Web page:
Been sober for over a year. Never got close to this level of drinking, but it was bad enough and I could see this kind of hell in the distance clearly enough.

    His words resonate with me. People drink because they are searching for something more (soothing at the end of a day, a treat, a feeling of sexiness and elegance after a day of being puked on by toddlers). Technically what most are looking for is more dopamine. But there’s really only so much a day can give you. And then you just gotta go to sleep and start over. Humans are not made to be perfectly content, but there is a lot to be grateful for every day, particularly in sobriety.

    • Lemon8 says:

      Congratulations. That’s beautifully put.

    • Savannah says:

      Oh wow, I really love the way you put it. Thanks for sharing your story, it resonated with me.

    • Ann says:

      That’s what made me start drinking, in my thirties. I would drink before that, at parties and such, maybe a beer with dinner, but I wasn’t what you would call a drinker. Then they started selling wine in my local grocery store, and I started having wine with dinner at the end of a long day with kids and the rest, and I started having too much. No, I never got this bad and I still do drink alcohol, but more like I used to do, before it became a problem.

    • Sankay says:

      As said already, this beautifully put. I have this problem but it’s with food, unfortunately.

    • Call_me_al says:

      This is a beautiful and simple line!

      “There is only so much a day can give you.”

      Thanks, Gruey, and congratulations.

  2. TeamMeg says:

    Might give Mank another chance after reading this. Couldn’t get past the first 15 minutes when I tried watching it the first time, but on the bright side discovered YouTube has a great selection of classic and pre-code noir that you can watch for free!

  3. Courtney B says:

    He’s not really a contender this year. Chadwick Boseman (rightfully) has this one locked up.

  4. Blues says:

    Is every man in Hollywood a drunk, pediphile, or drug addict?

  5. Andrea says:

    Didn’t he and Uma split because of his drinking??

  6. Andrea says:

    Society glamorizes drinking. I cannot tell you how looked down I have been for not drinking amongst my peers/friends and that peer pressure has gotten worse with age (especially now living in Toronto). My friends in NC have all toned down or stopped their drinking with age, but my friends in Toronto have increased as they got older and had kids etc. I will never forget my friend at 3pm having a double vodka with two toddlers running around and I thought, if this woman was poor and black, they’d have social services after her, but because she is rich and white, it is a pass.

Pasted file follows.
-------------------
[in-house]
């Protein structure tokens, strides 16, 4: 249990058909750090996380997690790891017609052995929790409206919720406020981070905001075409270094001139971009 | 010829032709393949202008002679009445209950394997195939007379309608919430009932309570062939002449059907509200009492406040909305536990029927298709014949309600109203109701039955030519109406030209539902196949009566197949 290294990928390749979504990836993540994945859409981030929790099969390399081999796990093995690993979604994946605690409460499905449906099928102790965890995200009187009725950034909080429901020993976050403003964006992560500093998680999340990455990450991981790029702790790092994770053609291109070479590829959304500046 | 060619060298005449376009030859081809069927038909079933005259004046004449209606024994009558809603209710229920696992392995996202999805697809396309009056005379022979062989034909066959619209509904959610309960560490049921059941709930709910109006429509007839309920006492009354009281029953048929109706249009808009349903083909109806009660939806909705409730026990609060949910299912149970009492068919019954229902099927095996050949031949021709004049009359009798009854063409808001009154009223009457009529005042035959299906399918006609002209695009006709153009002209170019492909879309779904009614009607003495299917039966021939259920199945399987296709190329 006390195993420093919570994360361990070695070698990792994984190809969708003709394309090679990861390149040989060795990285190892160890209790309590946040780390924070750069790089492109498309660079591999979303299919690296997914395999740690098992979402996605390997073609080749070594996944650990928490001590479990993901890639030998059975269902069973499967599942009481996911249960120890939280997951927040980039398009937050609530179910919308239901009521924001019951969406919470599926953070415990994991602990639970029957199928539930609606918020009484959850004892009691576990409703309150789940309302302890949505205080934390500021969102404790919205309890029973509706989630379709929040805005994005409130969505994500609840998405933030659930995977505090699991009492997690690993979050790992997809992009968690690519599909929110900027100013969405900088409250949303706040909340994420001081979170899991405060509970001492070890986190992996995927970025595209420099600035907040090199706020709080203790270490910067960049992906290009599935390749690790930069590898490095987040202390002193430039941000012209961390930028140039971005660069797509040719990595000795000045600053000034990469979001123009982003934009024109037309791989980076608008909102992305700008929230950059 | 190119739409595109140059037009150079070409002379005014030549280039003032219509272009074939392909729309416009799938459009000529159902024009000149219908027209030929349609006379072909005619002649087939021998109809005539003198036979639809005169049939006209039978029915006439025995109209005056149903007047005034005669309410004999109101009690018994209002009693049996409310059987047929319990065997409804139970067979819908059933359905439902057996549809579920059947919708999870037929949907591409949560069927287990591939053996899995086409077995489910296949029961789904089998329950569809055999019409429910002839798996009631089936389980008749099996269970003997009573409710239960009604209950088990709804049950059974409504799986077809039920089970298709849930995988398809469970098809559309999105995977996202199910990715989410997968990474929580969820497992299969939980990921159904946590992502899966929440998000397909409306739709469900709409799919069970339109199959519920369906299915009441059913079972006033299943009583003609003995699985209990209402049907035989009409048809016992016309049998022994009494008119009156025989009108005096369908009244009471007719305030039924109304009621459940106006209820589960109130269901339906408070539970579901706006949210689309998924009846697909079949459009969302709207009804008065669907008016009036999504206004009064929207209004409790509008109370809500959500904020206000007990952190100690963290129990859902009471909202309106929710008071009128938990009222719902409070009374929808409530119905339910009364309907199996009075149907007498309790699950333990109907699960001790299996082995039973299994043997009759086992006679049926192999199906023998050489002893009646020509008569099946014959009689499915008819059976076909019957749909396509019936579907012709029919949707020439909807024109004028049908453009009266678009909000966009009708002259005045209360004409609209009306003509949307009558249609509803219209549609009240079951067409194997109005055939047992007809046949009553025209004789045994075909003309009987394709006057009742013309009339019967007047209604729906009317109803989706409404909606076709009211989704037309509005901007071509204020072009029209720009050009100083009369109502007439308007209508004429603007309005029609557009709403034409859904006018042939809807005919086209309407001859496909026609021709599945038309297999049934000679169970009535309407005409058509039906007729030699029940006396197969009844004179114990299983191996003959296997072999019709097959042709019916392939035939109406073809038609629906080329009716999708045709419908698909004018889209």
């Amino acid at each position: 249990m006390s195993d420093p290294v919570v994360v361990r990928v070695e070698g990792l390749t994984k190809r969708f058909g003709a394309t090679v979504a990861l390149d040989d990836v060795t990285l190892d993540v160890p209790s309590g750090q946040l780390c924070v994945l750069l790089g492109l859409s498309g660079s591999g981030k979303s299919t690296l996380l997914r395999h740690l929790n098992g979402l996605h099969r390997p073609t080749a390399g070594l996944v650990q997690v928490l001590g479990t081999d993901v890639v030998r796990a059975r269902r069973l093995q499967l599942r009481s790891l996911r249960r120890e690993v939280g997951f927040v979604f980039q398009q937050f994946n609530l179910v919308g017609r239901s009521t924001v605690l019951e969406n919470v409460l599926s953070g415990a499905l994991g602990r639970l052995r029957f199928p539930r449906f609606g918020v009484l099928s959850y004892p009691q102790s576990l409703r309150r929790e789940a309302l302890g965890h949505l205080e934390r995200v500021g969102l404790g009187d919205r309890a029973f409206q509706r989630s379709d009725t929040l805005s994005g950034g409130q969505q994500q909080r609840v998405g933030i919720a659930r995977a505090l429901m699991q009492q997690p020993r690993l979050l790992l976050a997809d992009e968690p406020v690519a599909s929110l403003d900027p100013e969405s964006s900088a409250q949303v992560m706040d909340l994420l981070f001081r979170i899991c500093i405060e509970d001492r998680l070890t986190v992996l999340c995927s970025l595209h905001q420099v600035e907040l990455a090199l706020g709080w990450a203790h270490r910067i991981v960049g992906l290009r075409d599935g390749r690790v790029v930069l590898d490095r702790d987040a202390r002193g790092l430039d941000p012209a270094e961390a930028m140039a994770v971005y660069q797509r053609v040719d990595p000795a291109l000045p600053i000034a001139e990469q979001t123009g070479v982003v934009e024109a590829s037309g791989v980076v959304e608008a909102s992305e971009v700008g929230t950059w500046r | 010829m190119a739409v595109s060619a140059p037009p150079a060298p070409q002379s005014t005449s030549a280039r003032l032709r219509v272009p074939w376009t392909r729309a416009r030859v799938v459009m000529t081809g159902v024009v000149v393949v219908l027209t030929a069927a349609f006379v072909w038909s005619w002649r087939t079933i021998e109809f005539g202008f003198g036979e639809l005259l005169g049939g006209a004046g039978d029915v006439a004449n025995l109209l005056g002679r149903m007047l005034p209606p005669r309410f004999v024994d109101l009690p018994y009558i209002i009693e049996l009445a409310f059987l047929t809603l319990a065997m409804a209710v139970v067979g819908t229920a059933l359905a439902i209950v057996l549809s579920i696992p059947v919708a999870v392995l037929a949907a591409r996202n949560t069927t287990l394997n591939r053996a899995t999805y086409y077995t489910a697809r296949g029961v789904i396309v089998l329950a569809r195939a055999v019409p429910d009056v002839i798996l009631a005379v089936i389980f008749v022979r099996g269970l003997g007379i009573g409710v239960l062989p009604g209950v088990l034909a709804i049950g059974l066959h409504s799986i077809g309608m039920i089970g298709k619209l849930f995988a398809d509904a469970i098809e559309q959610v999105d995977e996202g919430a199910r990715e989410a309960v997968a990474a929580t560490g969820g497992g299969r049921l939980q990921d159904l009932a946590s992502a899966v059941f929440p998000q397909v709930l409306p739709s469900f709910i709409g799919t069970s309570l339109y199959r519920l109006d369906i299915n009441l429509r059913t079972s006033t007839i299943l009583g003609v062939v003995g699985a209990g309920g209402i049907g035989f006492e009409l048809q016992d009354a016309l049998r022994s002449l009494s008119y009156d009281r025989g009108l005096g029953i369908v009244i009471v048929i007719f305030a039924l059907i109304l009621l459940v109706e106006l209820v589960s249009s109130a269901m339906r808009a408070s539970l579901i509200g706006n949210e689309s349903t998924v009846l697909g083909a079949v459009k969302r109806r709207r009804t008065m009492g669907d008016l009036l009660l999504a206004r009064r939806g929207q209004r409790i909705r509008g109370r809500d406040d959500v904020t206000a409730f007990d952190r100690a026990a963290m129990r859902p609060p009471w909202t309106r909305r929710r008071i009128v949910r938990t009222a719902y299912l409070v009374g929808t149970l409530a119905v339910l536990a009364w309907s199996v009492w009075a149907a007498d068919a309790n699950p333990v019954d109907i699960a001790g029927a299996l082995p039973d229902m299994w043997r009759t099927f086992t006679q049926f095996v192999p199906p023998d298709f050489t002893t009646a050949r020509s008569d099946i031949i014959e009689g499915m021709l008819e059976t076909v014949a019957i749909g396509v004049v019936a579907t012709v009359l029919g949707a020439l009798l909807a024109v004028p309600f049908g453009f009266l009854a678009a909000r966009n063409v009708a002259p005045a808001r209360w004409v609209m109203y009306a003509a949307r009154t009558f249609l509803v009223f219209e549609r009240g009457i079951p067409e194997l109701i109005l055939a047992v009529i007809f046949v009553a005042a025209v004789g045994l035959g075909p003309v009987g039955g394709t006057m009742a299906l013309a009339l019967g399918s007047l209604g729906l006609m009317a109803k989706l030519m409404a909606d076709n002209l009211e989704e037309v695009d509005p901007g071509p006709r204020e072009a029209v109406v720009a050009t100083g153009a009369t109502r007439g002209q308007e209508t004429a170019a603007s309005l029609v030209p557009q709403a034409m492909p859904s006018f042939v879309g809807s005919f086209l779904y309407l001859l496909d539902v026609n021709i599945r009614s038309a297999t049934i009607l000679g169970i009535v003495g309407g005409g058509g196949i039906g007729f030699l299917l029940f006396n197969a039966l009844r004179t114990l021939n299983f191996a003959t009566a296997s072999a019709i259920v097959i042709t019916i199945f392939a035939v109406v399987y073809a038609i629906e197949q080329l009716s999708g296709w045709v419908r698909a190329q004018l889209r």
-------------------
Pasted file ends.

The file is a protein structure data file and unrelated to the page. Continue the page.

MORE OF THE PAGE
7. Commonwealthy says:

    Hugs to the sober and not sober. Keep trying, I wish you and your families healing.

    On a more gossipy note:

    I’m annoyed that they cast a young actress as Sara when Mank and his wife were the same age. So should have been either older actress, or younger actor – tired of Hollywood letting men age but switching up leading women after 35.

    He should have never played Sirius Black in the Harry Potter movies. Sirius was supposed to be handsome, even after his years in Azkaban. Clive Owen or someone else, but not Gary Oldman. I resent him greatly for this. I imagine him volunteering and everyone respecting his career too much to tell him no.

    • Anne Call says:

      Mank, his wife and Marion Davies were all the same age, around 40, at the time the movie takes places. Really bugged me how the director hired an actor in his 60’s to play Mank and of course the two women actors were in their early 30’s.

  8. Brubs says:

    He can campaign all he wants, Chadwick will get that oscar

    If Mank doesn’t go home empty handed they will probably get one or two oscars in the craft categories

  9. Emily_C says:

    I am so tired of all the movies about alcoholic assholes we’re supposed to feel for. When will we get movies that focus on the children and wives (because these movies are always about men) whose lives they wrecked? All we get there are Lifetime movies, and those are no good because they act like the alcoholic is an inhuman monster, and so the actions of the people around them who love them make no sense.

    • Call_me_al says:

      Alcoholism can make people act like assholes who are not. I do agree though that movies, shows, and books about addicts are way more abundant and compelling than those about the journeys of their loved ones. You want to see some hard core badasses? Go to an al-anon meeting and hear some little old ladies talk about finding Serenity while their child or grandchild careens in and out of rehab, jail, and recovery.